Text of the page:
sightseeing the next two days before heading for the South Rim of the Yellowstone Canyon on our fifth day in the basin. We were a little bit sceptical as this was again a hike recommended by Lonely Planet, but when we walked out on Artists Point where the trail started we were stunned. The view looked almost unreal, the colours felt like old someone had painted them with water colours, and in the end of the canyon a huge waterfall was thundering. The trail took us closer to the waterfall through amazing landscapes, and almost next to the waterfall we took a trail down for the most colourful rainbows I have ever seen. The hike back went through bear country which felt a little nervous, it was however in the middle of the day and there were other people walking the trail, so we still went. No bears sighted, luckily not at that time and regrettably not at all.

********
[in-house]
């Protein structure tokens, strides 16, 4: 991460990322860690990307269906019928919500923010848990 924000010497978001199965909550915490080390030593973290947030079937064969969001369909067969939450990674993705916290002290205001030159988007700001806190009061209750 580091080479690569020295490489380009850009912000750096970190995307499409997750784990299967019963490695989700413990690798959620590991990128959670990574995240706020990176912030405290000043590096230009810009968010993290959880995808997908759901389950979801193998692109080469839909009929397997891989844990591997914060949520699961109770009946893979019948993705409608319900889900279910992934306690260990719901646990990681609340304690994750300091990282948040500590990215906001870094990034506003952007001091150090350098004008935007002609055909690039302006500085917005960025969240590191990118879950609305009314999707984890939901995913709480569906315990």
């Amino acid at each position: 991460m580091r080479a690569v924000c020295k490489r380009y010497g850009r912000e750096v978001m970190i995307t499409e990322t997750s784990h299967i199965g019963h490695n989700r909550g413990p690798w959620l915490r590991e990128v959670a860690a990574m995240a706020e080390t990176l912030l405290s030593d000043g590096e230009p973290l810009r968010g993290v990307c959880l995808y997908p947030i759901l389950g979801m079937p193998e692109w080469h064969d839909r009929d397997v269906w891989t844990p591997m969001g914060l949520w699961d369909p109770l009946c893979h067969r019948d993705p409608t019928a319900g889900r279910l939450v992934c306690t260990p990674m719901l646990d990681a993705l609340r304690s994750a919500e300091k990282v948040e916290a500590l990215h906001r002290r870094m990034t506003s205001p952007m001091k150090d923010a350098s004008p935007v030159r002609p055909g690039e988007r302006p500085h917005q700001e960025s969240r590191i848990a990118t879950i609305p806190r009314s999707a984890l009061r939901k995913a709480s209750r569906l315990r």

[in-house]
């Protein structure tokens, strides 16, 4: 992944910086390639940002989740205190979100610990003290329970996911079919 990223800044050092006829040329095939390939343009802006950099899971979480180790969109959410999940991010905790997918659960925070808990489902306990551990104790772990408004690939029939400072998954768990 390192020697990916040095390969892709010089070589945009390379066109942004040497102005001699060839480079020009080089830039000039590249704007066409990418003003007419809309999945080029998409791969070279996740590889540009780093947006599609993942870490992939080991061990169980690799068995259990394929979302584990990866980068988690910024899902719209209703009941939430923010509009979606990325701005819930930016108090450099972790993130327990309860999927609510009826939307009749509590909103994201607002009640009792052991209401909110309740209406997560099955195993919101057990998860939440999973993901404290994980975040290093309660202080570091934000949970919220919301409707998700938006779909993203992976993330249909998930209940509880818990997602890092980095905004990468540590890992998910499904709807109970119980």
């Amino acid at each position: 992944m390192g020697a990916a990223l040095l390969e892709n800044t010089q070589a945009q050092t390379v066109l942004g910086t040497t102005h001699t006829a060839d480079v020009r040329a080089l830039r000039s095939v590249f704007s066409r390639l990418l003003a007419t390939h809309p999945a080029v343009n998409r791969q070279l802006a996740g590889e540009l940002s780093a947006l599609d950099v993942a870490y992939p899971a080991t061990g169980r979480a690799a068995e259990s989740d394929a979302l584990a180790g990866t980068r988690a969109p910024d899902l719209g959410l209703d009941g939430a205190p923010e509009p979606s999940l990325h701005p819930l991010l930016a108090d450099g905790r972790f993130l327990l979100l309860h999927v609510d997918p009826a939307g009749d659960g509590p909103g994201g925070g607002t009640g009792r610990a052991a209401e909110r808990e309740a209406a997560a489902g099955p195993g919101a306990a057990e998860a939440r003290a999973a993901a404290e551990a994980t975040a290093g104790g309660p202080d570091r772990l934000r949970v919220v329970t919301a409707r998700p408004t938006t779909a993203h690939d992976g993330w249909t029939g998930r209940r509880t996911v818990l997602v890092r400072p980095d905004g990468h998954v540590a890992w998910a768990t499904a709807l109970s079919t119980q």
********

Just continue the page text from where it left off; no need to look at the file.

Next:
Even though we didn't spot any bears during our stay, we saw all kind of other wild life. The bisons I already mentioned, in addition to them we saw elks, pronghorns, deers, an otter, coyotes, ospreys, hawks, a pelican, marmots,
pikas, and a lot of chipmunks and squirrels. During our second evening in Grant an elk bull walked straight through our camp with people all around it taking as many pictures as they could, and on our last night when we drove to Lamar valley, a valley known for its wildlife I saw a wolf through a borrowed telescope. I'm not sure if it counts as all I could see was a dot that moved a little, but I was told it was a wolf!